[hist-analytic] Who-Don-It

Jlsperanza at aol.com Jlsperanza at aol.com
Fri Feb 13 15:36:20 EST 2009


Again, I'm illustrated by R. B. Jones's 'historical' notes on his webpage  on 
the history of analytic philosophy. He quotes from Grice's "Post-war Oxford  
philosophy" (the Wellesey talk, as I call it), where Grice writes:
 

"To be looking for a conceptual analysis of a given expression E is to  be in 
a position to apply or withold E in particular cases, but to be looking  for 
a general characterization of the types of cases in which one would apply E  
rather than withold it."
 
Jones comments: 
 
"Grice notes that only some concepts are of interest to philosophy, but  
attempts no characterization of those that are*. He also notes that when  engaging 
in conceptual analysis it is his own use which is subject to the  analysis 
[and] Grice himself does not claim that conceptual analysis is the  whole of 
philosophy."
 
--- 
 
As for *, I'd add that he possibly felt sceptical about any such  
regimentation. Indeed, he would be amused by I think it was Hampshire and Hare  who were 
looking -- at a Saturday morning -- for an 'elucidation' of  "philosophically 
interesting concept", and reached no consensus. 

I was also browsing this and that and found that S. Soames has indeed a  
lengthy chapter on "Grice and the death (as it were, my wording -- JLS) of  
Ordinary Language Philosophy" (in his two-volume, "Philosophical Analysis in the  
Twentieth Century" -- reviewed by P. S. M. Hacker, inter alii --, and which B.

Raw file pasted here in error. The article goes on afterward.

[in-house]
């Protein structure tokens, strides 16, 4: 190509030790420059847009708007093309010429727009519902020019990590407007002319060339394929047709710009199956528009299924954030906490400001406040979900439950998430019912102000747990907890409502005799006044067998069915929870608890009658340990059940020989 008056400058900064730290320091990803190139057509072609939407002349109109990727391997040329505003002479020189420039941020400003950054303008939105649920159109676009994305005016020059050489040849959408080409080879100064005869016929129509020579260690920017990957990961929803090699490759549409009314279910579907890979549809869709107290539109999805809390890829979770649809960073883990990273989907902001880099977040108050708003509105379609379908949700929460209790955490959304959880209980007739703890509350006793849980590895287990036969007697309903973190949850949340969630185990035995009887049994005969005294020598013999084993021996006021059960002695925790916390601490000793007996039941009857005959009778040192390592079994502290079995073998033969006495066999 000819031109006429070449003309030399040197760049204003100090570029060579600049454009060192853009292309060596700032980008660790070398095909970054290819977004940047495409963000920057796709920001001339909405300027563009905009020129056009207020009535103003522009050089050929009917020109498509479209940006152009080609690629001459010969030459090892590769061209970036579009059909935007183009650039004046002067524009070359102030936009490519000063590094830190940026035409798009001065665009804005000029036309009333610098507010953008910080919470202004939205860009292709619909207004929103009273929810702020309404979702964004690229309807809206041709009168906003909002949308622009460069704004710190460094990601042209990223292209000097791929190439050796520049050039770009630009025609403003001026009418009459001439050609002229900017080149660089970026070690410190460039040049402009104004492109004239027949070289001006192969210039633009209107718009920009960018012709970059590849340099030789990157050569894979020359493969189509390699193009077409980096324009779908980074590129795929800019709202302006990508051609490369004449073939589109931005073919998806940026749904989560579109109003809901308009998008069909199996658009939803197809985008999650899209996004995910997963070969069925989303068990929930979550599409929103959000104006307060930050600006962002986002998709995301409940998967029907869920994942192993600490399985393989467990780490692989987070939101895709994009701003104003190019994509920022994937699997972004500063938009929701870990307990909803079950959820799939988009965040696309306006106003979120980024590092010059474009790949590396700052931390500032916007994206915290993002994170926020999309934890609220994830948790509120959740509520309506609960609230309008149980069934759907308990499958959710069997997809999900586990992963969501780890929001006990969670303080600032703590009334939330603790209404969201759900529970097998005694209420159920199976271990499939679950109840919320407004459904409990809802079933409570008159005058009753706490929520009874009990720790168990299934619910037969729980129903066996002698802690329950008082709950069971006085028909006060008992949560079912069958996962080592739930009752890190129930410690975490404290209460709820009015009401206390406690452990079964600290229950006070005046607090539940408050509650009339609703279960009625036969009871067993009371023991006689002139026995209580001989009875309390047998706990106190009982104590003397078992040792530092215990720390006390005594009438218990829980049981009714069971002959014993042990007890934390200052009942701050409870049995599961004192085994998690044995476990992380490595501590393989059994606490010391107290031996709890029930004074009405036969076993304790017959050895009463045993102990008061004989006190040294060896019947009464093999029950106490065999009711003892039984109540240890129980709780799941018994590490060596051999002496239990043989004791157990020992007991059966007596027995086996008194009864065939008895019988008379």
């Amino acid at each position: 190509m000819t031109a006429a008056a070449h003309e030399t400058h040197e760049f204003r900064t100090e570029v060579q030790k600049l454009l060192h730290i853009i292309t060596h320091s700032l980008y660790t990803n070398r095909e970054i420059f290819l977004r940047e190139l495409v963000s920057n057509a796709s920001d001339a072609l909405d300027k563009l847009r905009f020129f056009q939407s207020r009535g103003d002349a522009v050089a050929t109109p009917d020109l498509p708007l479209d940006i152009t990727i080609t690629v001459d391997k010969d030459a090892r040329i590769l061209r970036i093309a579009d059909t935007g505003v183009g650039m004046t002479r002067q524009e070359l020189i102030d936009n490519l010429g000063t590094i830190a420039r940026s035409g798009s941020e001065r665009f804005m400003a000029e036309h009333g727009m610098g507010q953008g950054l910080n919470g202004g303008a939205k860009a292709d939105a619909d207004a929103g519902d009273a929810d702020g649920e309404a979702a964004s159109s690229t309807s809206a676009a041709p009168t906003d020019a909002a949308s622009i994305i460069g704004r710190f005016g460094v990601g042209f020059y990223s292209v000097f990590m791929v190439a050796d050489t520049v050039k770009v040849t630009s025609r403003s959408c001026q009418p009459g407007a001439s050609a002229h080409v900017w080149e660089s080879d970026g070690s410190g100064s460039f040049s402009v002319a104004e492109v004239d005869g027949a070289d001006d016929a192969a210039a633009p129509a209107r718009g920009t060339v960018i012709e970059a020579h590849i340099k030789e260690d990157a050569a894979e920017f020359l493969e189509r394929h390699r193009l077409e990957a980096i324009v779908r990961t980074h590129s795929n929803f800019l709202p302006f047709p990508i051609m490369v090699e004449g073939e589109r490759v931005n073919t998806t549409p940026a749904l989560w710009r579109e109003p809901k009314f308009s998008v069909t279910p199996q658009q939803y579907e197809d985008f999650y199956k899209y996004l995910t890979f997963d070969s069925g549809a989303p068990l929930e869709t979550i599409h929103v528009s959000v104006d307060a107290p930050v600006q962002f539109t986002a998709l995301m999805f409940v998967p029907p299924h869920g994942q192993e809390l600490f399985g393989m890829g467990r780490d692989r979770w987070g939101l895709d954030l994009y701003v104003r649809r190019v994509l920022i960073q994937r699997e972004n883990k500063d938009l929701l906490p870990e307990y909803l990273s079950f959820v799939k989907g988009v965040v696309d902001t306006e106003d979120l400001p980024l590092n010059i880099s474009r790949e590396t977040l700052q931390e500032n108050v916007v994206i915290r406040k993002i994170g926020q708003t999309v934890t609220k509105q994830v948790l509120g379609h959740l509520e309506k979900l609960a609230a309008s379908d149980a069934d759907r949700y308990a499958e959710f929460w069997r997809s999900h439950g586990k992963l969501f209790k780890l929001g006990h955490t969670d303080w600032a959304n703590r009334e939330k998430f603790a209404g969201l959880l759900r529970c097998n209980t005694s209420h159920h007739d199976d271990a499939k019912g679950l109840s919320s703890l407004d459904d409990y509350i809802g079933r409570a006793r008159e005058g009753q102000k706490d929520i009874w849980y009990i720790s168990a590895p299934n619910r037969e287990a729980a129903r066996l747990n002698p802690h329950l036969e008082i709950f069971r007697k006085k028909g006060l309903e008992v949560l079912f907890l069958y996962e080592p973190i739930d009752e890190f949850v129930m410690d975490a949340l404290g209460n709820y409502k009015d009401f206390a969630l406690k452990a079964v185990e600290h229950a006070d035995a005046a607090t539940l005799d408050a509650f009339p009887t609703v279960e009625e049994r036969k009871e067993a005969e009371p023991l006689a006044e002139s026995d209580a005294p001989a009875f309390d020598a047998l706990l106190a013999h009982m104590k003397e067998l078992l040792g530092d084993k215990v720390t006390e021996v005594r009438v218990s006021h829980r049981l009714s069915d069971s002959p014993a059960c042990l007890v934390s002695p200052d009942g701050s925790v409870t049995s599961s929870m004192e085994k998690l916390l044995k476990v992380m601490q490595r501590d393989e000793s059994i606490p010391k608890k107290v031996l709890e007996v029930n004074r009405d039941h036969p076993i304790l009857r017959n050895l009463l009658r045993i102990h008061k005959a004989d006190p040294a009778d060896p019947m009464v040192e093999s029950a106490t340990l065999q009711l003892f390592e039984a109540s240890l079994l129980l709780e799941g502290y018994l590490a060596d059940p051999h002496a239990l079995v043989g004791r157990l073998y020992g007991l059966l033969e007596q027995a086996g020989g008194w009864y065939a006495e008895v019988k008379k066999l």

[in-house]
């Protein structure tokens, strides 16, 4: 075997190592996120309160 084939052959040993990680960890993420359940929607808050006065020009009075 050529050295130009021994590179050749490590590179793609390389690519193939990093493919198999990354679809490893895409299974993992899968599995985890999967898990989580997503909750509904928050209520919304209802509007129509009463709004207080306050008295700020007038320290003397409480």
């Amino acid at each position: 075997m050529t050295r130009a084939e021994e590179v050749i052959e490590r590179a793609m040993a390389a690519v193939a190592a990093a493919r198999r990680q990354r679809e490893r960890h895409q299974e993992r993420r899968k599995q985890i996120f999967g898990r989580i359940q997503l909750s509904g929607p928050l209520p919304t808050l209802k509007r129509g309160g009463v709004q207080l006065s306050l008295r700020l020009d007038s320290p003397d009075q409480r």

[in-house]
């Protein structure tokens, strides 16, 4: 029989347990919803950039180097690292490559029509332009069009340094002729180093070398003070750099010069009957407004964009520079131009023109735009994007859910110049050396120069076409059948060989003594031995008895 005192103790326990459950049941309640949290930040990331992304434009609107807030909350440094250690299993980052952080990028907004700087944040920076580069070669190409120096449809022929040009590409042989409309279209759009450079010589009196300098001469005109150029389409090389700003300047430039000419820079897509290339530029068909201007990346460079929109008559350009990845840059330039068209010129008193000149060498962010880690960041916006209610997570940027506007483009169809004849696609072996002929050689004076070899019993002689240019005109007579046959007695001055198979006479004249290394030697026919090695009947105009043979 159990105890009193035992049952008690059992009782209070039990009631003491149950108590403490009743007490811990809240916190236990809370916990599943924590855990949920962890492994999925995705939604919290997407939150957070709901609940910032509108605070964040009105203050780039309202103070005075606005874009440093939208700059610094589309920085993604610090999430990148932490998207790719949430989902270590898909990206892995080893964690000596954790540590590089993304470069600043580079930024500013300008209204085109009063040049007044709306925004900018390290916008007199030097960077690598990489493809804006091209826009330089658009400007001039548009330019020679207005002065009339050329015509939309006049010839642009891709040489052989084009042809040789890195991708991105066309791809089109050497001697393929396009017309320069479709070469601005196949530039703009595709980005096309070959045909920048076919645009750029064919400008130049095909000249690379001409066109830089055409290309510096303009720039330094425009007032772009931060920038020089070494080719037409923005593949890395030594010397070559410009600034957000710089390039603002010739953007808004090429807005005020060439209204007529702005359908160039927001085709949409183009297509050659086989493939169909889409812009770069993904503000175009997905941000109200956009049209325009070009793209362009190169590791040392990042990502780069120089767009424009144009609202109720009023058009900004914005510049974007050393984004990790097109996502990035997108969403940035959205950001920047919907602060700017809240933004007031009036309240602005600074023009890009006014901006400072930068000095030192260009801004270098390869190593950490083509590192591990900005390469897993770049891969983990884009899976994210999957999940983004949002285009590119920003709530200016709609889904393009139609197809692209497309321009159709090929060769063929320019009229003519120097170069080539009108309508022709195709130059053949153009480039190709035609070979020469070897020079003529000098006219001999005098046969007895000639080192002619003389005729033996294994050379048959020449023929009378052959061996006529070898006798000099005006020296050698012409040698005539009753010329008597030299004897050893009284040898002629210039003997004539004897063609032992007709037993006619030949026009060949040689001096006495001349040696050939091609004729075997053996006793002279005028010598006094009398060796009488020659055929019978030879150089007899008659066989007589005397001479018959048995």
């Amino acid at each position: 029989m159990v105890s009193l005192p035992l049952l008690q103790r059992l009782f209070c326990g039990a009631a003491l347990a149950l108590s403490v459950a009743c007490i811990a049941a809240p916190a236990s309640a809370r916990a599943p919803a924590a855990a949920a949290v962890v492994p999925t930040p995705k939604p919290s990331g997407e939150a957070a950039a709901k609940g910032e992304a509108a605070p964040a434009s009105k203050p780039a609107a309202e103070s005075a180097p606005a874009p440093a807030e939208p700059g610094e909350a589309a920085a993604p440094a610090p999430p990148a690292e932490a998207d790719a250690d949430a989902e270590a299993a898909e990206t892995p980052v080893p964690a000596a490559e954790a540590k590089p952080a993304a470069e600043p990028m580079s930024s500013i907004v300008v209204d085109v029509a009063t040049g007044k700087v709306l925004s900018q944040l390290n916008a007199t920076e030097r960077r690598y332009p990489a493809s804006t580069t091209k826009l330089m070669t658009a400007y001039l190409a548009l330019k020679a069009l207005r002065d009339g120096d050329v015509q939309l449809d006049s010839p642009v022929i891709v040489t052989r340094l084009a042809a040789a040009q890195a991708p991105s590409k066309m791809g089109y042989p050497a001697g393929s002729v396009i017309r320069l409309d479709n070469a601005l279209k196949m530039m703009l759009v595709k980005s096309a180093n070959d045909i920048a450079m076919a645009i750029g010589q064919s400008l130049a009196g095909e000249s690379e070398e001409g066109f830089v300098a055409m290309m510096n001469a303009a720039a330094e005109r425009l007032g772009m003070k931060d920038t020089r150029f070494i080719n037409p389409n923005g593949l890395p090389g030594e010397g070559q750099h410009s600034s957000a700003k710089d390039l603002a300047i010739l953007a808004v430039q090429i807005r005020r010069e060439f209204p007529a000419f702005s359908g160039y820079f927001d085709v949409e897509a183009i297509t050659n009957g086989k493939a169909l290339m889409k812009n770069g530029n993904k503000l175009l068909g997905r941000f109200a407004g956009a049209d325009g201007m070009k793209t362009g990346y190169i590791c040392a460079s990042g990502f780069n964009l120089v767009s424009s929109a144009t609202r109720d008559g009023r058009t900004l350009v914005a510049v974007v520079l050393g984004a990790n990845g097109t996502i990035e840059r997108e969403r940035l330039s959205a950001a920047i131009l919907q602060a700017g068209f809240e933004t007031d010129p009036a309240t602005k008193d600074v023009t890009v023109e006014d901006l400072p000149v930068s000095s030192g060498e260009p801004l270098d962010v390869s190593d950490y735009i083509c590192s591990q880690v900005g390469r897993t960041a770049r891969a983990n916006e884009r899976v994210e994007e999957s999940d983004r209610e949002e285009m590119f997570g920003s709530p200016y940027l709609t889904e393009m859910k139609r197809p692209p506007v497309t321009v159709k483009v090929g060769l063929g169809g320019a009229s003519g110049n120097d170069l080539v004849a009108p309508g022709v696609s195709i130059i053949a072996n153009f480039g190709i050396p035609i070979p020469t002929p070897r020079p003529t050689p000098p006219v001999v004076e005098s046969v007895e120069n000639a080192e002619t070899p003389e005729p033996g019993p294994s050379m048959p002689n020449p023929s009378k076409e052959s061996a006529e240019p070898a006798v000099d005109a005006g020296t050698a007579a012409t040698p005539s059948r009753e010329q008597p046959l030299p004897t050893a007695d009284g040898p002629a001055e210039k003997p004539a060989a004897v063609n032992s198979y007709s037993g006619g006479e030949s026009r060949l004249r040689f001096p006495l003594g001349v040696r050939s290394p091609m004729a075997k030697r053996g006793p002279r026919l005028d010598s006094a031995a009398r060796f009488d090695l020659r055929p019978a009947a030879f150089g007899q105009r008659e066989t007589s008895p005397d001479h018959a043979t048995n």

Weatherson has criticised: 
 
         "So the murder was at  Emerson Hall!". 

On another internet source, I  read:

>Ordinary-language philosophy is sometimes called 
“Oxford philosophy.” This is because >Ryle, Austin, Strawson and Grice  were 
all Oxford dons. 

-- I'm amused by 'don', and am clumsily playing on  it in the header -- but 
it's of course literally true!
 
Cheers,
 
JL
 
 
    * don.  1660 SOUTH Serm. 29 July (1843) II. 88 The  raving insolence 
which those spiritual dons from the pulpit were wont to show  [at Oxford]. 1681 
THORESBY Diary (Hunter) I. 109 Sermons..against Arminianism,  whereat many dons 
were offended. 1726 AMHERST Terræ Fil. v. 20 The reverend dons  in Oxford are 
already alarm'd. 1882 BESANT Revolt of Man vii. (1883) 164 The few  left were 
either the reading undergraduates or the dons. 1888 BURGON Lives 12  Gd. Men 
II. x. 242 An introduction to two Oxford dons. 
 
**************Nothing says I love you like flowers! Find a florist near you 
now. (http://yellowpages.aol.com/search?query=florist&ncid=emlcntusyelp00000002)



More information about the hist-analytic mailing list